Homeowners would need to install a narrow stairlift model that has a folding mechanism. This mechanism will allow the stairlift to be folded out of the way when it is not in use. Those who need to access the staircase can, and it can be kept from obstructing the path of others.

Stairlifts are for those who have limited mobility, but need to access upper levels of their home. There are many different types on the market, and you can choose the one that is best suited for your needs or the needs of your loved one.

Who Pays for Your Chair?

So you need to get a new wheelchair. Whose gonna pay for it?
The quality of your life depends on getting the best and most appropriate wheels for your needs. This is not an area where it makes sense to skimp. Wheelchairs are very expensive. A typical manual chair can cost about $2,000. A fully equipped power chair can reach prices in the range of $30,000, although they generally will be closer to $10,000.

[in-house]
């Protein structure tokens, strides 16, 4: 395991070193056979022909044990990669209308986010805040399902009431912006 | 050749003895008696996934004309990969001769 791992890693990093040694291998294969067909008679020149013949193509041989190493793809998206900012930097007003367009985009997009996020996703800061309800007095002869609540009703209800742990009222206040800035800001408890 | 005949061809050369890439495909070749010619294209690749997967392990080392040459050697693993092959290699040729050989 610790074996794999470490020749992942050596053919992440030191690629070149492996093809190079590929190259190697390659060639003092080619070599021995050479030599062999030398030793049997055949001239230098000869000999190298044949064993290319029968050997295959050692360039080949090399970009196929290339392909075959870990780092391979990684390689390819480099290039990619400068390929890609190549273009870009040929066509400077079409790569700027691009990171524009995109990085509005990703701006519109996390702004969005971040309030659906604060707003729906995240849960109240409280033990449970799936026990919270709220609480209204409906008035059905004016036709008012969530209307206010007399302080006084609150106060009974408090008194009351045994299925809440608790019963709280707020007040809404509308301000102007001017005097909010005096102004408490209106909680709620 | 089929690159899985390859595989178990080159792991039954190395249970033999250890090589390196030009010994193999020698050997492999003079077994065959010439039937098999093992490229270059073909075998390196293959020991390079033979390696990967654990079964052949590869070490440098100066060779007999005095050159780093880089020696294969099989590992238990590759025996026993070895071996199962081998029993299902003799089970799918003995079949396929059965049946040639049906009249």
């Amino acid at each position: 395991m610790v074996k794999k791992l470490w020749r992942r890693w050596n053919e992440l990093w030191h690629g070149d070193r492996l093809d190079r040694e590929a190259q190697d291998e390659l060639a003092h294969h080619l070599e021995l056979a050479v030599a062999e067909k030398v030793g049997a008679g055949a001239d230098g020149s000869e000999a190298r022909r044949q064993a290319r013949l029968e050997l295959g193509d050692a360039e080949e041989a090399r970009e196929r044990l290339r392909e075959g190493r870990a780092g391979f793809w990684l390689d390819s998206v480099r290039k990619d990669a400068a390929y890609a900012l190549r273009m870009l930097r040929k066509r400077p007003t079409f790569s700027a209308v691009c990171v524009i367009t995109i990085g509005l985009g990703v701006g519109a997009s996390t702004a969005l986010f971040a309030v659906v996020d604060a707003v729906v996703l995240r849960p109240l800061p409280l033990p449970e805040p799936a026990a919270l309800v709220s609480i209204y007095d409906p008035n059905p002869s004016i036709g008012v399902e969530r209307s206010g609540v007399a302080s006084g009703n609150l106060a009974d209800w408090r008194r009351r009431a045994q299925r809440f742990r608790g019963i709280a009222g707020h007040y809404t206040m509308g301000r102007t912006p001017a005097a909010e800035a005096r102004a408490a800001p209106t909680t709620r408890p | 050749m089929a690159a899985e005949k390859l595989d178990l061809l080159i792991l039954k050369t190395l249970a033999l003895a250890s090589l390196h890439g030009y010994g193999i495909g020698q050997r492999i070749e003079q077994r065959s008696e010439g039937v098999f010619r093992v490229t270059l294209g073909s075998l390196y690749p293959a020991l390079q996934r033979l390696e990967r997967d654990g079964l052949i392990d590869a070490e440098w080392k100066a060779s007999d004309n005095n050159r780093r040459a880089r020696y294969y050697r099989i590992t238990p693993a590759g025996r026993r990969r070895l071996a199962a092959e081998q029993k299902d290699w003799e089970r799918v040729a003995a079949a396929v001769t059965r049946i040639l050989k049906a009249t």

Because you need the best chair and it costs a lot, you have little choice but to rely on outside payers. Your chair might be paid for by a small or large insurance company, managed care such as a health maintenance organization (HMO) or planned provider organization (PPO), a government agency such as Vocational Rehabilitation or the Veterans Administration (VA), or a government plan like Medicare from the federal government or Medicaid from state government.
Whether private or public, funders are all conscious of their budgets and have a lot of motivation to limit their costs. In the recent environment of political pressure to control health care costs, it is becoming increasingly difficult to get approval for your ideal wheels, although this depends on exactly who is paying.
This chapter looks at the need to advocate for yourself, what issues might arise with various insurers, and sources for alternative funding.

Advocate for yourself

You need to be serious about being your own advocate when buying a wheelchair. Read your policies and contracts. Don’t be afraid to ask questions or to make phone calls to find out what you need to know. Insurance companies and government agencies are bound under certain laws to give you information. It is indeed unfortunate that you should ever have to fight for what you are entitled to, but if it will make a difference in your health and quality of life, you should not hesitate to be persistent just be well informed and reasonable at the same time.